Google’s first foray into the mobile world is finally upon us. T-Mobile, HTC, and Google showed off the Android G1 — formerly known as the Gphone and the Dream — at a media event Tuesday. So does it deliver? Check out the specs and decide for yourself.
The phone itself, as had previously been rumored, combines an iPhone-style touchscreen with pull-out QWERTY keyboard and a BlackBerry-like trackball. It’s not nearly as ugly as some of the early leaked shots had suggested, either (click images to enlarge):
Some of the strongest criticism against the G1 phone has included its lack of iTunes support compared to, you know, that other phone on the market. To counter that, Google has built-in integrated Amazon MP3 options. Instead of iTunes, you can conduct one-click ordering through Amazon’s music service and then use the Android music player to listen. It has integrated Google and YouTube “more information” options for any playing song, too.
The iPhone, of course, has come under fire for its 3G-related problems. How will T-Mobile stack up? The company says its newly built network will be live in 22 U.S. markets — all the major metropolitan areas, it says — by the time the G1 launches. The phone will also have support for T-Mobile’s EDGEnetwork and regular WiFi. As far as comparative reliability, though, only time will tell.
The G1 comes a bit cheaper than its competitor, with initial prices at $179 (with a two-year T-Mobile contract). Data plans run either $25 a month for limited messaging and unlimited Internet or $35 a month for unlimited of both. Though the savings there seem significant over AT&T’s iPhone options, note that you are required to sign up separately for a T-Mobile voice plan.
(The phone, by the way, will be in U.S. stores on October 22, with pre-ordering available soon for current T-Mobile customers. The G1 is expected to hit the U.K. in early November and then spread throughout Europe early next year.)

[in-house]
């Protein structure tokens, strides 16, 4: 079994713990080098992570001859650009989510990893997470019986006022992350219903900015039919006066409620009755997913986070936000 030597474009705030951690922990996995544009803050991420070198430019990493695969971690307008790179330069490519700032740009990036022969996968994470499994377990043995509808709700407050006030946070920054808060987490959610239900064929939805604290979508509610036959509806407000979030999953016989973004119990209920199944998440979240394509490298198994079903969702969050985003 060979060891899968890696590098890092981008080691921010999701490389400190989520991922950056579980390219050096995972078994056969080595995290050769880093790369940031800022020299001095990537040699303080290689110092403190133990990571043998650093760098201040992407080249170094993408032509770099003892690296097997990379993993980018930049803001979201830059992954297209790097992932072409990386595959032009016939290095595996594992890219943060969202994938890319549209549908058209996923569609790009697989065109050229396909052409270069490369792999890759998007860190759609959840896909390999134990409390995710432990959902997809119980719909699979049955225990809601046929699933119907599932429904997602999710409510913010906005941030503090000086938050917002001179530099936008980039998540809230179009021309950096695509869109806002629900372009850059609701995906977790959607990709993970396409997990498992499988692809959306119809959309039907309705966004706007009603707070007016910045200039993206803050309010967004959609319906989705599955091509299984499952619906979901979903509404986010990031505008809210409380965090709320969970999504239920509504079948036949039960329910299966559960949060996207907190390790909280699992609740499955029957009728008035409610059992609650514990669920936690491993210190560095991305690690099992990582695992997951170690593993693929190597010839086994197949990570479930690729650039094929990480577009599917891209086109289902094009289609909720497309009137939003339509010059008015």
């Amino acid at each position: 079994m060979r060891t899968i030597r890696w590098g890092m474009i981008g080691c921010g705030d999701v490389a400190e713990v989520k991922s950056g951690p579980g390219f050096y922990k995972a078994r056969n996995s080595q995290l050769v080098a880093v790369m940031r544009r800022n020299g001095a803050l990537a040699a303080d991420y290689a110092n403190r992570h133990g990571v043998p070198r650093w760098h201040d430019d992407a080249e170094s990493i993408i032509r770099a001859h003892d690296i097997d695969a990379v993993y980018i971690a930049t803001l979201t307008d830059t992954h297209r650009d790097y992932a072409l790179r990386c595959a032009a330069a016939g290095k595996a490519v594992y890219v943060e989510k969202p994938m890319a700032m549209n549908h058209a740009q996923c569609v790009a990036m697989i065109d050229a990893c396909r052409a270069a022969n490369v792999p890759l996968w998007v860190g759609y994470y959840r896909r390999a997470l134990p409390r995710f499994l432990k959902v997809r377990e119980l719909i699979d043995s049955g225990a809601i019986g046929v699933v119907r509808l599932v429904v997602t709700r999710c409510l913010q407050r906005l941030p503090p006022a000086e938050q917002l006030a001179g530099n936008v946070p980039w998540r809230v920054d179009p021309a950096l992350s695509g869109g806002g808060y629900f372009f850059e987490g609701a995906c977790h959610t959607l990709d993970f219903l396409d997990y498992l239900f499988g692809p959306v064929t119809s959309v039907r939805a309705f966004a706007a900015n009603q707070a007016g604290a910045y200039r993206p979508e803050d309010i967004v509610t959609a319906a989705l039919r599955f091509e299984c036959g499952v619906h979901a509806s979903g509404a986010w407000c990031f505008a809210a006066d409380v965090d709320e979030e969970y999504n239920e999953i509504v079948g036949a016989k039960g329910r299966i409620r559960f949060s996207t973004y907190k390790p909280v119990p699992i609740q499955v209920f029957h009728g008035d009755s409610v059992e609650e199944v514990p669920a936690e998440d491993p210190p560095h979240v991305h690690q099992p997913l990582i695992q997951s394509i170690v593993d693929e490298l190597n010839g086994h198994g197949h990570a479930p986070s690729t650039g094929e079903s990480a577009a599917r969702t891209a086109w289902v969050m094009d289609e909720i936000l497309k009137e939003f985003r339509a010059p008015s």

The Android OS comes with a number of unique options from Google. As you might expect, services such as Google Maps, Google search, and YouTube are integrated throughout the platform. There’s a dedicated Google search button on the keypad. The most interesting option, though, is the Street View compass mode. That lets you get a real-time, moving image on street level that’s matched with your own location.
More from the Google team:
Other programs built into the phone include instant messaging (Google Talk, AOL, Yahoo, and Windows Live), a Chrome-like browser optimized for mobile use, and Gmail synchronization. Microsoft Exchange options are not offered by default; however, third-party apps are expected to cover that soon.
More on the WebKit browser:
Android has some pluses and some minuses compared to Apple when it comes to apps. As of now, Apple’s App Store certainly has a wider offering, given the newness of the Android platform. Where Android gains points, though, is in its open system. The Android Market, as it’s being called, will let developers sign up and upload programs in a matter of minutes — no involved approval process required. What’s more, uploaded apps will appear instantly and will be ranked based solely on user ratings. Given all the anger surrounding Apple’s banning of apps lately, this may prove to be a strong positive for Android. Reps insist the companies will never moderate or ban any programs from the store.
As for availability, you can get an idea of some of the early offerings at the Android Developer Challenge Gallery. We won’t really see the full scope of what could come for several more weeks, though.
The Killer Question
So will the G1 be an iPhone killer? The Inquisitr’s Duncan Riley predicts no, and he may be right. Apple has built quite an empire with its brand, and it’s not about to be toppled in an instant. At the same time, though, I’ve gotta say that the first Android offering has an awful lot of appeal. It looks to be a pretty cool device with some intriguing and unique options. The inclusion of the QWERTY keyboard along with the touchscreen is a big plus for me, personally, and I’d be just as satisfied with an Amazon-based music option as I would with iTunes. The built-in Google functionality will be a strong selling point, and the lower pricing won’t hurt, either. The open nature of both the OS and the app store are also pleasing to me on both a principle level and a practical level, with the increased innovation that could result down the road.
So for me, yeah — from what I know so far, I’d consider a G1 before I’d consider an iPhone. Will everyone else? Of course not. And hoards of iPhone users likely won’t jump ship on October 22. But all together, Android’s first offering is a decently impressive package with the potential to provide the iPhone some real competition. It may not have the power to make an immediate kill, but I wouldn’t be surprised to see it make a good-sized splash — and as it expands over the coming years, that splash could just grow into a fairly fierce wave.